Ramping up renewable power production rather than subsidies is the key to lower electricity prices for Germany’s energy-hungry industry, Chancellor Olaf Scholz said on Saturday, in an apparent dig at proposals by his government’s economy minister.
Industrial companies in Germany say electricity prices are too high compared with other countries, putting Germany’s heavy industry at a structural disadvantage to other manufacturing centers such as the United States and China.
Germany’s economy ministry, led by Robert Habeck of the Greens, this week released a plan for a subsidized price of 6 cents per kilowatt hour (kWh) until 2030.
But the finance ministry of Scholz’s coalition government swiftly pushed back against the subsidy scheme on Friday, saying there was no budget for it.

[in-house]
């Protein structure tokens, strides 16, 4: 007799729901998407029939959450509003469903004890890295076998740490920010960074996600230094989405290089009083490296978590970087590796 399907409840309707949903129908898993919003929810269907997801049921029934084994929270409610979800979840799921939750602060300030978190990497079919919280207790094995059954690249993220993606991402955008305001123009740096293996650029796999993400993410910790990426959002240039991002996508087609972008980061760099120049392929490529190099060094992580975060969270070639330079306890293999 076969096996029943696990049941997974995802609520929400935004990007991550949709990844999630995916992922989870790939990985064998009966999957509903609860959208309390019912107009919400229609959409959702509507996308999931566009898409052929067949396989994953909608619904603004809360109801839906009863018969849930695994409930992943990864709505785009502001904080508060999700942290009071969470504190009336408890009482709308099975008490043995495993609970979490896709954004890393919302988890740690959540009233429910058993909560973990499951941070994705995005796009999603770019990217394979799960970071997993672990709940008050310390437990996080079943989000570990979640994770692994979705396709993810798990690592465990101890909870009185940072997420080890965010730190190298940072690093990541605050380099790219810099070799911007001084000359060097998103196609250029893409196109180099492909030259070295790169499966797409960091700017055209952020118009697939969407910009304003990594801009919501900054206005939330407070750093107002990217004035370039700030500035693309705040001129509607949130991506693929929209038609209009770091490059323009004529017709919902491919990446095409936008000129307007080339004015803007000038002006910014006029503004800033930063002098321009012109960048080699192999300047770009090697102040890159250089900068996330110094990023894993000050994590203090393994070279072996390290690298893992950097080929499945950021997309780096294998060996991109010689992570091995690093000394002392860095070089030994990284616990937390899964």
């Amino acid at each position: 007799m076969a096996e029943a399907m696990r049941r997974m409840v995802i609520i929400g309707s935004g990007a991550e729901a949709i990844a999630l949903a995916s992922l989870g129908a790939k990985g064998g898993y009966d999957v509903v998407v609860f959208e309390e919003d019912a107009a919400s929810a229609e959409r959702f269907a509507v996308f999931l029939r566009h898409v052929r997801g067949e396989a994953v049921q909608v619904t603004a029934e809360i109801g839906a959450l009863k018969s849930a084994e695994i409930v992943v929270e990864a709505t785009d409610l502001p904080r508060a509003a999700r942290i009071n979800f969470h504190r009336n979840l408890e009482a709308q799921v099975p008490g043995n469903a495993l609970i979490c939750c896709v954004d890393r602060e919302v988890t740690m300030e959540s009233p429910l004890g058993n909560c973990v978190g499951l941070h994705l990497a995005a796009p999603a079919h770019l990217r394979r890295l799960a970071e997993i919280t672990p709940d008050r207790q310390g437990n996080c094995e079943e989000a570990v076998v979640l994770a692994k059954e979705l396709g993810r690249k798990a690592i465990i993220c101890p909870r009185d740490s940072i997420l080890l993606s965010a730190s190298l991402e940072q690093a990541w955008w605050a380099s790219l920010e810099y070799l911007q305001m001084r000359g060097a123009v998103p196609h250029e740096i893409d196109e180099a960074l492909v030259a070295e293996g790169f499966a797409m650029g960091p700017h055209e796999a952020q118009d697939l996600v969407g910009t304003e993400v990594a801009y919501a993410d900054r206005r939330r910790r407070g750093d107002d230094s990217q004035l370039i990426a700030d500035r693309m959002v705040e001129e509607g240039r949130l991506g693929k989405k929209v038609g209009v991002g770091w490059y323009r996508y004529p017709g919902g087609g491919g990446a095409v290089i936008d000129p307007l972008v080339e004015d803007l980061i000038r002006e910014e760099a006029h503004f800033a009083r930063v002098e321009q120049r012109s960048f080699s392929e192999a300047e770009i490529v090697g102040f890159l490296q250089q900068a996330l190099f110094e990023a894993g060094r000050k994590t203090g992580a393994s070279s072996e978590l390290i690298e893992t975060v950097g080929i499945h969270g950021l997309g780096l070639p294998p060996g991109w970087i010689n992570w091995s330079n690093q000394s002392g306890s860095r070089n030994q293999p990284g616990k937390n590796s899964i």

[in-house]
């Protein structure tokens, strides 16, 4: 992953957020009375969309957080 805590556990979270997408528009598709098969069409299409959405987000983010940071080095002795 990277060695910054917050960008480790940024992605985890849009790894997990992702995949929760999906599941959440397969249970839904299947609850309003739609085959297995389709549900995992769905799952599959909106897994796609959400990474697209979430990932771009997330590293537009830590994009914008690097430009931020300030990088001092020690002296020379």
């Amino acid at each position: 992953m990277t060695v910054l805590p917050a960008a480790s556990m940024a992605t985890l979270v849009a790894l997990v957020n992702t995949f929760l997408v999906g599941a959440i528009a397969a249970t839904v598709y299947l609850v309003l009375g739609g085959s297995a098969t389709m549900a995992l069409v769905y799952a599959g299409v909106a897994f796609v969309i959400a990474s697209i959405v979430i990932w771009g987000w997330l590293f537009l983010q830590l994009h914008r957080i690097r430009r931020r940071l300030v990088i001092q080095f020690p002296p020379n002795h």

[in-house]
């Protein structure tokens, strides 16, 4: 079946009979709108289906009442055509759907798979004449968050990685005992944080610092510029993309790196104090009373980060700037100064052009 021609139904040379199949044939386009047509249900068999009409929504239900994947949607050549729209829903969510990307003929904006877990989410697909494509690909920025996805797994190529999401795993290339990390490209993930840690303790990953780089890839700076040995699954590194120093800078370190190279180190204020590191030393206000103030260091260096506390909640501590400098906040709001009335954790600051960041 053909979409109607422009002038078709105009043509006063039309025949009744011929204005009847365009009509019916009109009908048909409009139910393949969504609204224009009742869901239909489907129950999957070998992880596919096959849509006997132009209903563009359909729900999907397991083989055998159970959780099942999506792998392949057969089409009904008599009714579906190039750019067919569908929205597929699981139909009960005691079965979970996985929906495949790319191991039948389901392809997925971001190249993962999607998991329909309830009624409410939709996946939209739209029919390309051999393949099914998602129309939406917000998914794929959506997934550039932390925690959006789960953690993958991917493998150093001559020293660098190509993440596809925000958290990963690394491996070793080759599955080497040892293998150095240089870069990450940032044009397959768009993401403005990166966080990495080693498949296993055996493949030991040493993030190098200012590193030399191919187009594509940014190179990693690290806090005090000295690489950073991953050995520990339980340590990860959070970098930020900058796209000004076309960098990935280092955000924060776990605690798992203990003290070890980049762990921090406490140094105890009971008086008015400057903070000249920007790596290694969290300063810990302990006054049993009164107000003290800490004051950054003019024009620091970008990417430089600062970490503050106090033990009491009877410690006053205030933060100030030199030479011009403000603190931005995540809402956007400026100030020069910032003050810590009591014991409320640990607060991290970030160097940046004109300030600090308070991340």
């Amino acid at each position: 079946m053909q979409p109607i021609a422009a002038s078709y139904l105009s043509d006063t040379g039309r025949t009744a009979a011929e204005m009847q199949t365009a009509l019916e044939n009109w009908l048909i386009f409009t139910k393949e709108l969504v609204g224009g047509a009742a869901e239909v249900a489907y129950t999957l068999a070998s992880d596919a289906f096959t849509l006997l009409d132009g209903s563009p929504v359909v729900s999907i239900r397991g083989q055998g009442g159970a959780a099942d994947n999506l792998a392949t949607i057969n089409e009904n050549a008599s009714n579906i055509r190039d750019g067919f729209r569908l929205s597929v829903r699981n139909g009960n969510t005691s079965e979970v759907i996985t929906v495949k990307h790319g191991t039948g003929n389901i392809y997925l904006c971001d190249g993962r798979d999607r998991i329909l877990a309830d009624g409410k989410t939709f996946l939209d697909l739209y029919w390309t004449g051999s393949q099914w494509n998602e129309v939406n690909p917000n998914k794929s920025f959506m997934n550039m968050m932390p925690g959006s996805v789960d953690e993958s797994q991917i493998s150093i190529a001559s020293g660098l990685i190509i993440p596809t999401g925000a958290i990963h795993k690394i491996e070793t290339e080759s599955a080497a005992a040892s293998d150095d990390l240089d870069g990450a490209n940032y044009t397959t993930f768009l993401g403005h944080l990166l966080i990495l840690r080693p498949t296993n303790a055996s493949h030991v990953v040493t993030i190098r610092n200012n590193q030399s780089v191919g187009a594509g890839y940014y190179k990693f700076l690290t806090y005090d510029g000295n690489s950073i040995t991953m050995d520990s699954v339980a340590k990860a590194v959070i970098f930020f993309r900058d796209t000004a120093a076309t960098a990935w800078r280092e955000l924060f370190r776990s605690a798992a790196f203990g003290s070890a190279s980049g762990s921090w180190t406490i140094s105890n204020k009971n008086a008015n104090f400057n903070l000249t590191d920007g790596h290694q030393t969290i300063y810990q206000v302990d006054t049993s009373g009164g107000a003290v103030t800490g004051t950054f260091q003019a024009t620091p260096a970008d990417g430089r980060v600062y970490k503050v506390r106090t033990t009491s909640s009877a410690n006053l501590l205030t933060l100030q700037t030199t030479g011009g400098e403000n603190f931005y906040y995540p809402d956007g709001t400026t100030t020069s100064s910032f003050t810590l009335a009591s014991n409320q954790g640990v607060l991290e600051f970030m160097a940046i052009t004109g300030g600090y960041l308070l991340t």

“There are regions already today where power production is as cheap as we want it to be so that industrial operations can prevail against global competition without subsidies,” Scholz said, when asked to comment on how to best lower power prices.
To extend this for the whole of Germany, Scholz said everything within his powers needed to be done to boost power transmission networks and renewable power production.
Scholz was speaking to journalists at a geothermal power plant in Kenya during a trip to Africa.
“We know today already that we will have lower power prices than today, once we reached our goal that renewable energies dominate electricity production in Germany,” he added.
Habeck’s economy ministry has said the proposed subsidy would be in place until 2030, costing between 25 billion euros ($28 billion) and 30 billion euros at current market prices.
Scholz previously voiced skepticism about the initiative, saying long-term subsidies were not beneficial for the economy. ($1 = 0.9071 euros) (Reporting by Ludwig Burger and Andreas Rinke; Editing by Alexander Smith)